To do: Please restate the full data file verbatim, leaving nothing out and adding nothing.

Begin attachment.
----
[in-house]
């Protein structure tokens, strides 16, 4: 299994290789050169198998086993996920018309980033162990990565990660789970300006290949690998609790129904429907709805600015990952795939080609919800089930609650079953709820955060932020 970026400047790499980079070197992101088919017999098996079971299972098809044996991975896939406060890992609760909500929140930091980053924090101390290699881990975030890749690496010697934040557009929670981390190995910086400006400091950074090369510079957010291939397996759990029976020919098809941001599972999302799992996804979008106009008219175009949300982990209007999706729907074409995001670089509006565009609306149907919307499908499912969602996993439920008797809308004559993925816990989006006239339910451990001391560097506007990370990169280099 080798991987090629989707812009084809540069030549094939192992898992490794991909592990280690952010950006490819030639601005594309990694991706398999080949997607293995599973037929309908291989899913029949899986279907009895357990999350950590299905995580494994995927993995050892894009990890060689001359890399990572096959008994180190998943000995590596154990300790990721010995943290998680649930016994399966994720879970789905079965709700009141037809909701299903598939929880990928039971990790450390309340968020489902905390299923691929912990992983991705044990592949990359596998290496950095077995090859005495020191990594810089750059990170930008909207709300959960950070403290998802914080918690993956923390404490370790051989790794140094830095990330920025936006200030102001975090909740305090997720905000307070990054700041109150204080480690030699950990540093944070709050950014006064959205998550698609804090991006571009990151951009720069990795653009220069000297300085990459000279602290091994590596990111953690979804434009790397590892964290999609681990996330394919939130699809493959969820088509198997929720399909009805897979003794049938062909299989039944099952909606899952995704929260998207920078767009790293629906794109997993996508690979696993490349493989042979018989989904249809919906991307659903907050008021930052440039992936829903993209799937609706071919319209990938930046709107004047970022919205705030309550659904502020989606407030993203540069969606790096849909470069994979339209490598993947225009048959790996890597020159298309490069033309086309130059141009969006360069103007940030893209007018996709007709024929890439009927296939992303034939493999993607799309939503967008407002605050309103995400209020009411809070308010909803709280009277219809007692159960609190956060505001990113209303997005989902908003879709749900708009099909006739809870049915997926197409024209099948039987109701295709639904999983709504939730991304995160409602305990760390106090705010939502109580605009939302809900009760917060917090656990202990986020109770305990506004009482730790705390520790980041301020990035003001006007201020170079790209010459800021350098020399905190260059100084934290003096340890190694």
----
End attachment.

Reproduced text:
[in-house]
């Protein structure tokens, strides 16, 4: 299994290789050169198998086993996920018309980033162990990565990660789970300006290949690998609790129904429907709805600015990952795939080609919800089930609650079953709820955060932020 970026400047790499980079070197992101088919017999098996079971299972098809044996991975896939406060890992609760909500929140930091980053924090101390290699881990975030890749690496010697934040557009929670981390190995910086400006400091950074090369510079957010291939397996759990029976020919098809941001599972999302799992996804979008106009008219175009949300982990209007999706729907074409995001670089509006565009609306149907919307499908499912969602996993439920008797809308004559993925816990989006006239339910451990001391560097506007990370990169280099 080798991987090629989707812009084809540069030549094939192992898992490794991909592990280690952010950006490819030639601005594309990694991706398999080949997607293995599973037929309908291989899913029949899986279907009895357990999350950590299905995580494994995927993995050892894009990890060689001359890399990572096959008994180190998943000995590596154990300790990721010995943290998680649930016994399966994720879970789905079965709700009141037809909701299903598939929880990928039971990790450390309340968020489902905390299923691929912990992983991705044990592949990359596998290496950095077995090859005495020191990594810089750059990170930008909207709300959960950070403290998802914080918690993956923390404490370790051989790794140094830095990330920025936006200030102001975090909740305090997720905000307070990054700041109150204080480690030699950990540093944070709050950014006064959205998550698609804090991006571009990151951009720069990795653009220069000297300085990459000279602290091994590596990111953690979804434009790397590892964290999609681990996330394919939130699809493959969820088509198997929720399909009805897979003794049938062909299989039944099952909606899952995704929260998207920078767009790293629906794109997993996508690979696993490349493989042979018989989904249809919906991307659903907050008021930052440039992936829903993209799937609706071919319209990938930046709107004047970022919205705030309550659904502020989606407030993203540069969606790096849909470069994979339209490598993947225009048959790996890597020159298309490069033309086309130059141009969006360069103007940030893209007018996709007709024929890439009927296939992303034939493999993607799309939503967008407002605050309103995400209020009411809070308010909803709280009277219809007692159960609190956060505001990113209303997005989902908003879709749900708009099909006739809870049915997926197409024209099948039987109701295709639904999983709504939730991304995160409602305990760390106090705010939502109580605009939302809900009760917060917090656990202990986020109770305990506004009482730790705390520790980041301020990035003001006007201020170079790209010459800021350098020399905190260059100084934290003096340890190694």